Blackhawks

Ben Bishop holds off Blackhawks as Lightning take a 2-1 series lead

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Ben Bishop holds off Blackhawks as Lightning take a 2-1 series lead

Something was bothering Ben Bishop. The Blackhawks could see it. The media could see it. Everyone watching from the United Center, from home or from a local establishment could see it.

For the first 20 minutes, the Blackhawks tried to exploit Bishop’s issue, the one that had him getting up slowly and moving gingerly. They got one. They missed on others. And by game’s end Bishop, injury be damned, was celebrating another road victory.

Brandon Saad scored his seventh goal of the postseason but the Lightning came with two in the third as they beat the Blackhawks 3-2 in Game 3 of the Stanley Cup Final on Monday night. The Blackhawks, who lost just their second game at home this postseason, trail 2-1 in the best-of-seven series heading into Game 4 on Wednesday night.

Johnny Oduya missed part of the second period and some of the third. Coach Joel Quenneville said he’ll see how the defenseman is doing on Tuesday. Trevor van Riemsdyk played in his first NHL game since Nov. 16, logging nine minutes.

[MORE: Five Things to take away from Blackhawks' Game 3 loss]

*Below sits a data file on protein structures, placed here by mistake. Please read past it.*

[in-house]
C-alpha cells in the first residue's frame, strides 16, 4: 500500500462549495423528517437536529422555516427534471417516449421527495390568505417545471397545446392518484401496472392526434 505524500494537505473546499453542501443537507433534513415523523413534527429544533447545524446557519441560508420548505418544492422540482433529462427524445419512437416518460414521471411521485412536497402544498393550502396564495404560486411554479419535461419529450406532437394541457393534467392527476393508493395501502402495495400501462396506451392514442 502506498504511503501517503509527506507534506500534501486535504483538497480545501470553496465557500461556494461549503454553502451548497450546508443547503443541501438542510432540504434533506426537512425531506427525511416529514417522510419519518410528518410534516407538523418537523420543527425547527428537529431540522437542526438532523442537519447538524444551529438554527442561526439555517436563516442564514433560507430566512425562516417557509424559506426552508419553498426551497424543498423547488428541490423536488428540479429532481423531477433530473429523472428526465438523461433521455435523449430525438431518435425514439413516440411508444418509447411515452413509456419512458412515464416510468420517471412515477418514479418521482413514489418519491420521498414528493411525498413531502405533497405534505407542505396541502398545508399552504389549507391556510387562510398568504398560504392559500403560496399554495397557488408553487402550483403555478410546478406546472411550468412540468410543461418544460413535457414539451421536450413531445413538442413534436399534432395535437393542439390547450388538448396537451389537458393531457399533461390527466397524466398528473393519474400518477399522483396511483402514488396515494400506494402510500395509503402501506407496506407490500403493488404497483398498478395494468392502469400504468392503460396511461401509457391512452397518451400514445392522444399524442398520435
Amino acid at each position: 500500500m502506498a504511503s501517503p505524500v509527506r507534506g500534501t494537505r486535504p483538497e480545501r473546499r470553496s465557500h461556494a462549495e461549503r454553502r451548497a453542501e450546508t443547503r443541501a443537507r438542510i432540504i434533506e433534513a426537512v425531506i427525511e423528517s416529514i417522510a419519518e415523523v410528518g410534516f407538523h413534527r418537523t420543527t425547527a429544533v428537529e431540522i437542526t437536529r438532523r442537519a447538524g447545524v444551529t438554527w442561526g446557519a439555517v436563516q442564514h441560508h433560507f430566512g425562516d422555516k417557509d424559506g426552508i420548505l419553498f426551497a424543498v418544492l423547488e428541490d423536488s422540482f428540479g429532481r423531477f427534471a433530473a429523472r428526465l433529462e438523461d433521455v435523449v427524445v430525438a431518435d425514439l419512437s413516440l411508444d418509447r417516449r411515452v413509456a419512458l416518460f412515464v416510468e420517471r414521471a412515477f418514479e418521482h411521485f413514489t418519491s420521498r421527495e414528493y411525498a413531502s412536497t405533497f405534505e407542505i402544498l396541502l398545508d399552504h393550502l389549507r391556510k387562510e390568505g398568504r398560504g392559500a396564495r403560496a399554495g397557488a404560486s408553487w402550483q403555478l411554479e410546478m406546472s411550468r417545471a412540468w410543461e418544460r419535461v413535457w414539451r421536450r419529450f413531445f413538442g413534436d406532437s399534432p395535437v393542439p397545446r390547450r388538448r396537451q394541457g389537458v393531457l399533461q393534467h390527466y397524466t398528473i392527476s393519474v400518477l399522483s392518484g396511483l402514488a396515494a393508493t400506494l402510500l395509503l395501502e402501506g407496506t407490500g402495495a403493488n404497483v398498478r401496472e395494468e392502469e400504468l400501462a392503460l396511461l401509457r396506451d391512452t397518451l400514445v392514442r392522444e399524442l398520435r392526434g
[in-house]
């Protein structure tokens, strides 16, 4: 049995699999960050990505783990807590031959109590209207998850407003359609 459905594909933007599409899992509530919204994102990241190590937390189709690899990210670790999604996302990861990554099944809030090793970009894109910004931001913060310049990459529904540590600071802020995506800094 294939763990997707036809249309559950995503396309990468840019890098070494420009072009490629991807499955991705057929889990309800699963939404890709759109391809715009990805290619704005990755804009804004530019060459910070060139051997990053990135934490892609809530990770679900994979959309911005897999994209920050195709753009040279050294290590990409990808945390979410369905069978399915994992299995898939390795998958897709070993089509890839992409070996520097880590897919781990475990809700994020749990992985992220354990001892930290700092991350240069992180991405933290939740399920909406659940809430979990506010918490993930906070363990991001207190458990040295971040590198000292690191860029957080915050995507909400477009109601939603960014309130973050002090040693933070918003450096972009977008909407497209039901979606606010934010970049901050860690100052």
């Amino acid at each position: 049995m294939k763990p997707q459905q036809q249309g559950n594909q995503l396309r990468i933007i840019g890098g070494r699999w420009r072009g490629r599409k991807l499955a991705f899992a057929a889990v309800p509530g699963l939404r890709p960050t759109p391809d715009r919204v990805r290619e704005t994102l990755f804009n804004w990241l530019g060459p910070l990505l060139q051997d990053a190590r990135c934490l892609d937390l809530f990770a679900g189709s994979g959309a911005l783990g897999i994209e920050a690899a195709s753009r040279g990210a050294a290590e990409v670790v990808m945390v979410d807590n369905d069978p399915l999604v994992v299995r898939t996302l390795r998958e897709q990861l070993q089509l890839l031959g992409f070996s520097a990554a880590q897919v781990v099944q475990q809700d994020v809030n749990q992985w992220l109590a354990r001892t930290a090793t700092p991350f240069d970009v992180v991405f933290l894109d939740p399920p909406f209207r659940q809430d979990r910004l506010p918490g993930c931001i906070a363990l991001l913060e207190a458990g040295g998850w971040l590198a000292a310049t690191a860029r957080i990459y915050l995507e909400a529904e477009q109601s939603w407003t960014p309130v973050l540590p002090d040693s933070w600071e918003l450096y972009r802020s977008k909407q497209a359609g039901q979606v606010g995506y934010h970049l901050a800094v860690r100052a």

The Lightning are now 8-3 on the road; their last loss away from home was Game 1 against the New York Rangers in the Eastern Conference Final.

For the Blackhawks, it was missed opportunities coupled with defensive lapses at awful times. Saad’s goal gave them a 2-1 lead early, prompting a boisterous celebration from the crowd. But it was short-lived, as the Blackhawks’ propensity to give up goals too quickly after they’ve scored struck again. Ondrej Palat scored just 13 seconds after Saad, eliminating the Blackhawks’ lead and taking the life out of the United Center.

“Just a couple of bad habits that ended up hurting us. We’re all responsible for that,” Jonathan Toews said. “This game could’ve been similar to the way we stole Game 1 from them. We feel like we had a lot of chances, especially early in the game. Late in the game we gave up those odd-man rushes we’ve been talking about that end up in the back of our net.”